The Chinese “Belt and Road Initiative” (BRI), also known as the “New Silk Roads”, is a work in progress that raises many questions. Yet in Pakistan, the Karakoram Highway, commissioned in 1979, may provide us with some answers. Parallel to the challenged sovereignty of the country, it could be observed, until these last months, a religio-patriotic discourse with a questionable consistency and an expensive open or latent state of war seeming to assure a form of national cohesion.
Author Archives: Bernard Grua
How past and present religions built a tradition palimpsest in a high valley of northern Pakistan
Chapursan Valley, Pakistan, between Hindu Kush, Pamir and Karakoram ranges is mostly inhabited by Wakhi people, a small minority living in China and in Afghan or Tajik Wakhan. Not surpringly this population share a same faith and same religious traditions regardless the recent (on an historical point of view) borders.
Wakhi people and Pamir life ex-libris
In this Ex-Libris are some selected readings about history, traditions, religion, way of life and geographical locations of Wakhi people in High Asia. It was prepared for the travelers who intend to visit the Gojal Valley (Upper Hunza, Pakistan) or Wakhan Corridor (Tajikistan & Afghanistan). It could, also, be a post-travel tool to organise ground observations and to see them in a wider perspective.
Chapursan Valley, where Zoodkhun nights unveil the universe
Remote and isolated Zoodkhun, the high mountain village of Gojal in Gilgit Baltistan, is a remarkable place to observe and to photography night skies.
The Great Game: Anglo-Russian encounter at the borders of Pamir, Hindu Kush and Karakoram
The last act of the “Great Game” or “Большая Игра” (Bolshaya Igra), was played where the Tsarist Empire, the British Empire and the Chinese Empire joined in one of the highest and, at that time, one of the most inaccessible places of the planet. There, bristling with giant mountains, Pamir, Hindu Kush and Karakoram ranges converge.
La Maison Wakhie du Pamir, Vallée de Chapursan
Même s’il connaît un exode, parfois temporaire, vers les grandes villes du sud du Pakistan, le village de Zoodkhun (également orthographié Zuwudkhoon) est toujours bien vivant. De nos jours, de nombreuses maisons sont construites ou agrandies. Il est possible d’y observer une structure pamirie datant des Atash-Parast (adorateurs du feu, zoroastriens). Cette permanence pourrait être due aux religions (y compris anciennes) mais aussi à une parfaite adéquation avec les contraintes environnementales et les ressources disponibles dans ce secteur reculé de la vallée de Chapursan.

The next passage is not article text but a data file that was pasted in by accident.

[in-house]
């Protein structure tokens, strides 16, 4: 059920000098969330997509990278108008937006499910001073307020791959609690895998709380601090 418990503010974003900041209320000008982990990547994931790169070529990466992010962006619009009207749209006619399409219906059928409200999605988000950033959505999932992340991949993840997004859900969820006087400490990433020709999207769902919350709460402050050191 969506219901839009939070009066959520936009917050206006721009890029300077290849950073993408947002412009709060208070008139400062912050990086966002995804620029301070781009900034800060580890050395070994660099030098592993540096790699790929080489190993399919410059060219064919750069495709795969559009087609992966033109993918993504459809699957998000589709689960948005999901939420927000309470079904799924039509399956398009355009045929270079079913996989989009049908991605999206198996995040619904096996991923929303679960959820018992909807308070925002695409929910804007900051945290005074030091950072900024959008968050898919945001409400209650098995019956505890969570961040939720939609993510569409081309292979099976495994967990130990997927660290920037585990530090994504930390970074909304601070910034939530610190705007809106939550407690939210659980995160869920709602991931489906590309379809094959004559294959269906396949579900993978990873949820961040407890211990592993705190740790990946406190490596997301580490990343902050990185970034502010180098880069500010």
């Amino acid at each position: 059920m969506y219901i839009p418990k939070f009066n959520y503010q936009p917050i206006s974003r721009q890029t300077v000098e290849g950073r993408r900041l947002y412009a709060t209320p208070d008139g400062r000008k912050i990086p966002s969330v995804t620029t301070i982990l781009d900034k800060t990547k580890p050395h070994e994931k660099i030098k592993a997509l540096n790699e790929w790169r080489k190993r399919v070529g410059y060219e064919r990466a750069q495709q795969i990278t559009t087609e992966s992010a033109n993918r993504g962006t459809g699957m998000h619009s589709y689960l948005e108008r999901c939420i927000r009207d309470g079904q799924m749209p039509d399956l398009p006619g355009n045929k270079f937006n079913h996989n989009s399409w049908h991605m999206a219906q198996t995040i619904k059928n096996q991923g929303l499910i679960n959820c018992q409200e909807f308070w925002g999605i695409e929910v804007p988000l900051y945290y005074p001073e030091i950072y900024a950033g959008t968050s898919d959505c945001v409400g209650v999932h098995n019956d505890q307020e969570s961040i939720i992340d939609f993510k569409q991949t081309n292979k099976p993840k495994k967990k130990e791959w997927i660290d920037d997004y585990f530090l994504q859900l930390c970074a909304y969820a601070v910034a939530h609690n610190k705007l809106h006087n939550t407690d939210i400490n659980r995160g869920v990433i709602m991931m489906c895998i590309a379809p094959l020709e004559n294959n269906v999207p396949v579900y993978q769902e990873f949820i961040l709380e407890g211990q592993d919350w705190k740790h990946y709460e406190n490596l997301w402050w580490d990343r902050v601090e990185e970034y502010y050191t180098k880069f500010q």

Pamir mountain houses of Zoodkhun in Chapursan Valley, northern Pakistan
Even though it experiences a, sometimes temporary, exodus to the big cities of southern Pakistan, Zoodkhun Village (also spelled Zuwudkhoon) is still well alive. Nowadays, numerous houses are being built or being enlarged. It is possible to observe a Pamiri layout dating back from Atash-Parast (Fire worshippers, Zoroastrians).
Zoodkhun Village in Chapursan Valley preserves a scenic and authentic mountain oasis landscape
At the top of Upper Hunza in an area called Gojal, Zoodkhun stretches in Chapursan Valley. Staying almost at the highest limit where vegetation of mountain oasis grows up, it is a village having numerous characteristics in common with other Wakhi settlements of Pakistan, Afghanistan, Tajikistan and, likely, China (though, not directly observed in this last country).
Zoodkhun, Chapursan Valley, a life environment determined by altitude and remotness
At an altitude of 3,300 meters, Zoodkhun, the last hamlet of Chapursan Valley, is granted with less natural ressources and a more difficult access than most of other Wakhi villages of Hunza Valley. Although it creates harsh conditions for its inhabitants it means a pure, peaceful and clean environment in a pristine landscape.
What place for Zoodkhun into the global world?
Zoodkhun in Chapursan Valley, due to its difficult condition of access, preserved most of its authenticity and its community values until today. Expected improvement of communications, development of a Pakistani middle class, increase in foreign visitors might lead to deep changes which should be monitored to contain a cultural and patrimonial alienation.